Prince’s estate is suing rap mogul Jay Z over who has the rights to stream the late superstar’s music.
The ongoing battle has festered for months in Carver County District Court, but on Tuesday, NPG Records Inc., and NPG Music Publishing — Prince’s music entities — escalated it by filing a federal lawsuit alleging copyright infringement against Roc Nation, a multifaceted business started by Shawn C. Carter — Jay Z — which includes Tidal, a music streaming service.
The lawsuit acknowledges that before Prince’s death on April 21, his NPG entered into an agreement with Tidal to stream and sell “the next newly recorded studio LP by the recording artist known as Prince.” The album was “HitNRun: Phase 1.” The letter of intent, dated Aug. 1, 2015, gave Tidal exclusive rights to the material for 90 days, the lawsuit said.
But, the complaint said, Roc Nation, through Tidal, started on June 7, 2016, “exploiting many copyrighted Prince works in addition to the works that comprise the ‘HitNRun: Phase 1’ album.”
The suit said that on Oct. 21, Nov. 7 and Nov. 11, Roc Nation filed documents in Carver County District Court that asserted it had “both oral and written” agreements to exclusively stream Prince’s entire catalog of music on Tidal. But Roc Nation did not provide any documents to support that claim despite numerous written requests to do so, the lawsuit said.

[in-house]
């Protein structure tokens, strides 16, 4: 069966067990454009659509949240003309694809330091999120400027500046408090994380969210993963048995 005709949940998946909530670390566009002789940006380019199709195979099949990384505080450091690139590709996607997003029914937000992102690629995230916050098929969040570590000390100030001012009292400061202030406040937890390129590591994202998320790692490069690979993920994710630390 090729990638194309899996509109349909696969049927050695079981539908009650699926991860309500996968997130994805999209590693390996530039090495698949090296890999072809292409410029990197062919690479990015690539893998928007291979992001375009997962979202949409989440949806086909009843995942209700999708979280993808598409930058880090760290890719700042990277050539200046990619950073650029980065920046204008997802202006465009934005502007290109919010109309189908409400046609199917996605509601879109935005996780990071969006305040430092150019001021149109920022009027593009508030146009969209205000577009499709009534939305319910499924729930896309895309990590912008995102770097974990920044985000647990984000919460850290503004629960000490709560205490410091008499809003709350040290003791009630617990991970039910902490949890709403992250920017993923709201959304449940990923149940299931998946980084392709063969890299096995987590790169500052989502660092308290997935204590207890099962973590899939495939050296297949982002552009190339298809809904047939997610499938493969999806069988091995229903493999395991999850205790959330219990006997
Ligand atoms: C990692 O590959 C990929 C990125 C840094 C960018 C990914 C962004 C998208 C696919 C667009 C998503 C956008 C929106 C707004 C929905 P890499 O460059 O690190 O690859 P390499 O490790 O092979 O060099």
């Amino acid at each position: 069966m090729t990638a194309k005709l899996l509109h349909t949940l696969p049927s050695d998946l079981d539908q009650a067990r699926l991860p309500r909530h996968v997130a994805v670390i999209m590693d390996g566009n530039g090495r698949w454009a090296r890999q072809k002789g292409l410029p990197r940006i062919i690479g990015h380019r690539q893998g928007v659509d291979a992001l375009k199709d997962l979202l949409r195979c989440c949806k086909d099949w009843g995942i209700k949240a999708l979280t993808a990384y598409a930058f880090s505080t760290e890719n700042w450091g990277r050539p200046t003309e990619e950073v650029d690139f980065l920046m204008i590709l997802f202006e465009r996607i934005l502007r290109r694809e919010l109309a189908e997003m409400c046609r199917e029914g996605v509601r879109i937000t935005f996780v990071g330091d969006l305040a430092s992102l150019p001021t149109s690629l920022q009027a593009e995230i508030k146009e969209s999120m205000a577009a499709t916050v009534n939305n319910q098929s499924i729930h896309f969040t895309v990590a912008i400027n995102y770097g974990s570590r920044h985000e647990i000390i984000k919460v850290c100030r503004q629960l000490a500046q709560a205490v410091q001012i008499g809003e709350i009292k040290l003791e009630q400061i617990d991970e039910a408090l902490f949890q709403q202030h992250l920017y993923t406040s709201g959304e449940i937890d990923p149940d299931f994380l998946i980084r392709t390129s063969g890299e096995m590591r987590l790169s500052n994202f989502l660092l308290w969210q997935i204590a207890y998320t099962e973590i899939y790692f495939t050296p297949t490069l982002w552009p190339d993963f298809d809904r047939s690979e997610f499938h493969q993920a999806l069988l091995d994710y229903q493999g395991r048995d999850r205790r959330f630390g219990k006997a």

Prince’s estate said Roc Nation continues “to reproduce, distribute and publicly perform” Prince’s music, a copyright infringement.
The lawsuit asks for the issue to be decided by a jury. It also asks that the court order Roc Nation/Tidal to stop streaming and selling Prince’s music other than “HitNRun: Phase 1,” and that Roc Nation be ordered to pay unspecified damages.
Roc Nation did not respond Tuesday to a voicemail message, e-mail or tweet asking for comment.
Prince has recorded more than 35 albums, some of which Tidal was still streaming as of Tuesday.
Billboard.com reported Monday that in July 2015, Prince started pulling all of his music from every streaming service except Tidal, which is known for paying a higher royalty than other services. A month later, he announced that “HitNRun” would be released exclusively on Tidal on Sept. 7.
Then, on Nov. 2, 2016, Universal Music Publishing Group announced it had been named “the exclusive worldwide publishing administrator for Prince’s entire song catalog, released and unreleased, effective immediately.” But in documents filed Friday in Carver County, Tidal said its preexisting contract gave it exclusive streaming distribution rights to Prince’s catalog.
It was not clear Tuesday what would happen to those rights now that a federal lawsuit is in the works.